Left to this writer alone, candidates for the Presidency will stop attacking each other and issue forth their actual detailed strategic plans on how they would solve the various public problems of traffic and transportation, water, sanitation, poor and unstable deliver of electricity, poor behind-the-times communication systems as well as have time to study and tell the people where the $603 million on grants and loans for water went, and now Ghana got to be in debt at $8.2 Billion according to the Governor of the Ban of Ghana.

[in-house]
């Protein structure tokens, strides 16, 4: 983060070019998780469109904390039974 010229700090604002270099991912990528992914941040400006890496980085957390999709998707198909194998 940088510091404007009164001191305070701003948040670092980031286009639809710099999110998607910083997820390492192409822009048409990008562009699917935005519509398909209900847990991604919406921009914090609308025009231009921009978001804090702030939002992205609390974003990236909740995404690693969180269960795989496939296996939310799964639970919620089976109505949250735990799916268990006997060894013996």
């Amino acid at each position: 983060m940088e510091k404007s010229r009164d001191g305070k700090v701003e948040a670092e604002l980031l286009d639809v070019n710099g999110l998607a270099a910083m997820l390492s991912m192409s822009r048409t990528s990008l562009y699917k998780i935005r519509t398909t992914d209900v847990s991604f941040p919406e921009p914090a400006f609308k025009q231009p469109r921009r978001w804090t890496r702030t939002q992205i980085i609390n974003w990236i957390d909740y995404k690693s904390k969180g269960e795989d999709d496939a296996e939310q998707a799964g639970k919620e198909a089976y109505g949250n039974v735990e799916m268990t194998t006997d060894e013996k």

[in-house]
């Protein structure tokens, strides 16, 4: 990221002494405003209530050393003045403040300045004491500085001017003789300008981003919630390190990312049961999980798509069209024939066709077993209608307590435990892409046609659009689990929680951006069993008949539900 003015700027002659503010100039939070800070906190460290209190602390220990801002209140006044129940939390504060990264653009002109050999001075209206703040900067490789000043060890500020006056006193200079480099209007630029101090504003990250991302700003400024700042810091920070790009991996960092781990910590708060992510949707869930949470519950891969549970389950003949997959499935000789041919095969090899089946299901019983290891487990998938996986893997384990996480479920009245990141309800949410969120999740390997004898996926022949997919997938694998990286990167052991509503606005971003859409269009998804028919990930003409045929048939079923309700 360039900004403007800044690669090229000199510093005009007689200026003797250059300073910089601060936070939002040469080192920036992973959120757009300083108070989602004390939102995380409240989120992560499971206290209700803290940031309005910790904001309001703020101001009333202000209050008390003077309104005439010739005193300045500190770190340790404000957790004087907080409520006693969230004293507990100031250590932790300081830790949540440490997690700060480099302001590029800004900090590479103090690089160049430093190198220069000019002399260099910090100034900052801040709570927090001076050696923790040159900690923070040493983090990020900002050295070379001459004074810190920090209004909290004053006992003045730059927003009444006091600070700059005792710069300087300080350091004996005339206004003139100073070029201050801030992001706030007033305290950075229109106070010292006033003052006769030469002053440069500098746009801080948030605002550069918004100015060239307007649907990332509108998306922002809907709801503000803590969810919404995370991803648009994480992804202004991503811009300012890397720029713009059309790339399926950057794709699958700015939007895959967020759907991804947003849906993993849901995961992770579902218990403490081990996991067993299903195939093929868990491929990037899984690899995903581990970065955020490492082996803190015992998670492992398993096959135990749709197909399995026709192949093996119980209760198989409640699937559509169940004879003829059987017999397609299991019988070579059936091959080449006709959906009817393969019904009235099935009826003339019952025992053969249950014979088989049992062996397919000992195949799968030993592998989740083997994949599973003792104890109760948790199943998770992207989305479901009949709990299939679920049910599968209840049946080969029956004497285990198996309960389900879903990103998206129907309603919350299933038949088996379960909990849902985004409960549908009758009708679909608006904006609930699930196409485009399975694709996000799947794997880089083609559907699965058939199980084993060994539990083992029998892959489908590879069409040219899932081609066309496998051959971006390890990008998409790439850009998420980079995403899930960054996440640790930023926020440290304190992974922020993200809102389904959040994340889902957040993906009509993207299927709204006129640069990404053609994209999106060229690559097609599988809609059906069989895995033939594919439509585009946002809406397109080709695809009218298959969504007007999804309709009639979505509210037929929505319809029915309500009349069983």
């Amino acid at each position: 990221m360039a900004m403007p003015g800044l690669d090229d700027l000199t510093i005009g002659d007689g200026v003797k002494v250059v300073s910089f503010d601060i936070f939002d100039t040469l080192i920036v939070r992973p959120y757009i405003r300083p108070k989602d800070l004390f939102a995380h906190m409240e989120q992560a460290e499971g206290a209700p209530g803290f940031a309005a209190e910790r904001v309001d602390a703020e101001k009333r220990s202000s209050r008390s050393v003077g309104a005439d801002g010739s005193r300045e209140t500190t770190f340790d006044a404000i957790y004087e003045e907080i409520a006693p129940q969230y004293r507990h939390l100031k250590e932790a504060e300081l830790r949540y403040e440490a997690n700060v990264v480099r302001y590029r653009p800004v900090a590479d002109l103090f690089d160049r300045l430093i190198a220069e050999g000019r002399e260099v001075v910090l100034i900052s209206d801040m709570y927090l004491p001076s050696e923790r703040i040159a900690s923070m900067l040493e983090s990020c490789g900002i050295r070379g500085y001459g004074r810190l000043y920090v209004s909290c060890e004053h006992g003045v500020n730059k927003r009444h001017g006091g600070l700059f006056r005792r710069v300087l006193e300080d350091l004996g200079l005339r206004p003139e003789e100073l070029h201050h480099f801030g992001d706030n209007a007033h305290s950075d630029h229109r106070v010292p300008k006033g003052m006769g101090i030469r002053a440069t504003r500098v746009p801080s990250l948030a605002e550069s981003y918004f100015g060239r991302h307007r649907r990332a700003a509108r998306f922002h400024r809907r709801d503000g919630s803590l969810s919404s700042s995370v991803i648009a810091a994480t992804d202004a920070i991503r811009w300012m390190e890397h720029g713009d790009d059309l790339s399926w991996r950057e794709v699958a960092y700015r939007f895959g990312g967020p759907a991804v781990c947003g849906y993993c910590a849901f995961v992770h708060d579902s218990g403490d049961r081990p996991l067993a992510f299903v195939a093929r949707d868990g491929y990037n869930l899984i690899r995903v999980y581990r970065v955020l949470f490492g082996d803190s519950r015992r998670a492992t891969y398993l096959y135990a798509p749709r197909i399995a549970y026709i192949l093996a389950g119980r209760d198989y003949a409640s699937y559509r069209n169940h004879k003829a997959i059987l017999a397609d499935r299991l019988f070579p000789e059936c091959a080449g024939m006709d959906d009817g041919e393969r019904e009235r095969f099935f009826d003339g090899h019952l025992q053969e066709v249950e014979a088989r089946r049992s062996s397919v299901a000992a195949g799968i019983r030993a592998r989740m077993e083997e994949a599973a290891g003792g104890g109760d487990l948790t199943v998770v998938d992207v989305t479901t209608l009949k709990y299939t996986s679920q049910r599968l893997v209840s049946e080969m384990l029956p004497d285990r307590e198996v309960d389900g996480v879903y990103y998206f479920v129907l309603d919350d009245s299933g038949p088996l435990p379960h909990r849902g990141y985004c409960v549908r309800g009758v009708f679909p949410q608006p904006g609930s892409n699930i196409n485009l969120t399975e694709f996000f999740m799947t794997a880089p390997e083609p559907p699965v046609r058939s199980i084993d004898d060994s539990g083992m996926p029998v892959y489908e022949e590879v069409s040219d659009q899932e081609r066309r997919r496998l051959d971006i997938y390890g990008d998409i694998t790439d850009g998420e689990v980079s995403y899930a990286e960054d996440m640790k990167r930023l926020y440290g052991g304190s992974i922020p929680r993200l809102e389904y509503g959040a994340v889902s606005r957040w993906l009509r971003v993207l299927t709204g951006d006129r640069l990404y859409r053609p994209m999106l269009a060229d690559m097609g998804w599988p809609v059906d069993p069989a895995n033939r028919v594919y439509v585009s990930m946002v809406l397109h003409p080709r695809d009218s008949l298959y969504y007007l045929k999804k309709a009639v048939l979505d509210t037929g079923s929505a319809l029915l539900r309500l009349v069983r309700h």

Based on this writers studies and published analysis in the last 4 years, these are what the people of Ghana want to hear about.
Prof. Atta Mills of the NDC should define, elaborate and publicize his plans and his strategy for dealing with these known problems and how he will deliver actual measurable performance, and show concern for the people of Ghana. Nana Akuffo Addo of the NPP, Dr. Kwesi Nduom of the CPP, Dr. Mahama of the PNC (merged or not?), Ofori Ampofo of the GNP, Kwesi Amoafo-Yeboah and other candidates, should start articulating how they will solve the problems of the people of Ghana. It is through public articulation that the people can hold them responsible if and when they become our leaders, and not after.
Kwaku A. Danso, PhD